Art dealer Sotheby’s on Monday unveiled a pact with eBay to host live New York auctions of art and collectibles in a bid to attract the online retailer’s 145 million active buyers.
The companies will start offering a number of live auctions that will take place at Sotheby’s headquarters in New York. EBay, meanwhile, will soon launch a new portion of its site tailored for collectors of rare, unique and premium art and collectibles, as well as first-time buyers.
The partnership isn’t the first time Sotheby’s and eBay and sought to work together. Their first foray was a bit of a flop, as a bit to offer separate online auctions on Sothebys.com was discontinued in 2003.
“There are simply not as many people prepared to buy authenticated fine art online as we had hoped, Sotheby’s CEO William Ruprecht told WSJ in 2003 when the auction house announced it would close its unprofitable joint online-auction venture with eBay.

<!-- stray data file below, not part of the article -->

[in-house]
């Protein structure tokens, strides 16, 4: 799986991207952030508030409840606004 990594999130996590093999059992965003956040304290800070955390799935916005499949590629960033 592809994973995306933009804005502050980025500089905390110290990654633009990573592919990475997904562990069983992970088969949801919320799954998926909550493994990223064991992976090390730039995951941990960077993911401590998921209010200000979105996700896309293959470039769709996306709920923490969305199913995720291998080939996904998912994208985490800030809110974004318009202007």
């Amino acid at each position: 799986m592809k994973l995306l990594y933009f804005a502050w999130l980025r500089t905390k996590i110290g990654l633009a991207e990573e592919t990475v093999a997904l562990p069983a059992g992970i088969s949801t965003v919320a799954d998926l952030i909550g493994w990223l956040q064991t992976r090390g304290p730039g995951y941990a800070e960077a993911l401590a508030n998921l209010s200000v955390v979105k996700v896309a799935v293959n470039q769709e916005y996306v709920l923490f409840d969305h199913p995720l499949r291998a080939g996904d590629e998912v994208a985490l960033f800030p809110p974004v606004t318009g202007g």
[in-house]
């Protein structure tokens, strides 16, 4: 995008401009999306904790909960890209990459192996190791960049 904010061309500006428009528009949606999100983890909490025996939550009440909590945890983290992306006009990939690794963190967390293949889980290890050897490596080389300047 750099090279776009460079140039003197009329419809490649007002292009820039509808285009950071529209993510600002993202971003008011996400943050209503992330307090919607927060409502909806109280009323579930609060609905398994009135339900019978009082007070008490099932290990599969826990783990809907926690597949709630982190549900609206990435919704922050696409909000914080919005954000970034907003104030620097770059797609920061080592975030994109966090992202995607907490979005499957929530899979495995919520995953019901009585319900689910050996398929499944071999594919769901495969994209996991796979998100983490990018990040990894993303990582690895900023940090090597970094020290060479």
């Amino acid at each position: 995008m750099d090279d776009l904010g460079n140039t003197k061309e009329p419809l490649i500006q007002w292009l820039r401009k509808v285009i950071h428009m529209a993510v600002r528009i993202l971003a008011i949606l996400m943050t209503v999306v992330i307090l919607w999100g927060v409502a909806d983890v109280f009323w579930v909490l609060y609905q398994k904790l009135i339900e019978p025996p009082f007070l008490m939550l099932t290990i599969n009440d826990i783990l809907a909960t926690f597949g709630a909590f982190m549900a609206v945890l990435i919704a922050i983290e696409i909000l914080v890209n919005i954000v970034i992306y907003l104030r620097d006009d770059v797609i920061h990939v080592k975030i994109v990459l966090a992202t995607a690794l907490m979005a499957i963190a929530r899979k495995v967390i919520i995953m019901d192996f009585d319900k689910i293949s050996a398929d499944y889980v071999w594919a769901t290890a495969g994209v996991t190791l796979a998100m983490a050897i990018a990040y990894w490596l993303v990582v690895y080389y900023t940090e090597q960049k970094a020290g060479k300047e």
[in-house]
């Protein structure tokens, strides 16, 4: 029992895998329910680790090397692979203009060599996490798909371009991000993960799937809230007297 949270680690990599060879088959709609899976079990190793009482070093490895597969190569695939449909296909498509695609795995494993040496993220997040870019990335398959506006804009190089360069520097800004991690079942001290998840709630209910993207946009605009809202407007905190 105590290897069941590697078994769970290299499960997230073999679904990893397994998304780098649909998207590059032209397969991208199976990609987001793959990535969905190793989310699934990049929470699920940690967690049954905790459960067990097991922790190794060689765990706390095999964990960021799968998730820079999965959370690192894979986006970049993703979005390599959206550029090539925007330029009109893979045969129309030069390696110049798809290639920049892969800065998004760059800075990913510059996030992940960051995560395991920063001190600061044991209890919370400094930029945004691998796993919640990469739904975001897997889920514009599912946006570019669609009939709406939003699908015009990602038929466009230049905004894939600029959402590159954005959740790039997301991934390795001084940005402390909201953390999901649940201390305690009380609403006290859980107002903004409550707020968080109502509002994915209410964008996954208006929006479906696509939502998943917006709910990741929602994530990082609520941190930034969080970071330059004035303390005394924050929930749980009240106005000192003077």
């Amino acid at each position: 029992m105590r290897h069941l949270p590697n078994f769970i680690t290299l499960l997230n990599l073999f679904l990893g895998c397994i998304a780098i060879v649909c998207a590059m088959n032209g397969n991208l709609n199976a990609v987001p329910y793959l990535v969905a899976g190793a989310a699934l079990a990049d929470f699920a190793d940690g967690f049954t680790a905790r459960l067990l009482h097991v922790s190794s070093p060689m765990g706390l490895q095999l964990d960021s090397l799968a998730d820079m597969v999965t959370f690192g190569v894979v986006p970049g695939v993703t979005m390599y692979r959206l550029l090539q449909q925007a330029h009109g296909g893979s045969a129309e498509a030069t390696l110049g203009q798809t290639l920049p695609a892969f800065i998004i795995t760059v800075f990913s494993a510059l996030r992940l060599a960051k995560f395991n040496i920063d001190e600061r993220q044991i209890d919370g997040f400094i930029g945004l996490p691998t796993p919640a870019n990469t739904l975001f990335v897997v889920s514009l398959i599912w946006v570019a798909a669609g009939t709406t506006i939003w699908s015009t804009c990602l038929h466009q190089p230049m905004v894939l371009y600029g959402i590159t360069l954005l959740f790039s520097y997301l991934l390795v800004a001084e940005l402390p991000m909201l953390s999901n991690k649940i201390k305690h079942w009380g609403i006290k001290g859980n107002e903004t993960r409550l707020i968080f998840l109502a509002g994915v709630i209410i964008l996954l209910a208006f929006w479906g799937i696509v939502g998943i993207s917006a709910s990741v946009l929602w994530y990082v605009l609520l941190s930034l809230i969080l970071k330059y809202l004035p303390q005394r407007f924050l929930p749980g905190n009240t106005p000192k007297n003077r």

Fast forward to 2014, Sotheby’s says the timing is right to join the growing art world with new technology.
“We believe there is a great opportunity, through this partnership, to truly make art more accessible to exponentially more collectors. That’s what makes this so exciting,” said Sotheby’s Chief Operating Officer Bruno Vinciguerra.
Sotheby’s will be the key “anchor tenant” in the revamped marketplace eBay intends to unveil, which will include a new live auction feature and real-time bidding.
The company said online bidders competed for 17% of the total lots it offered last year. In April of this year, a new record for an online purchase in a live auction at Sotheby’s was set when John James Audubon’s The Birds of America sold for $3.5 million.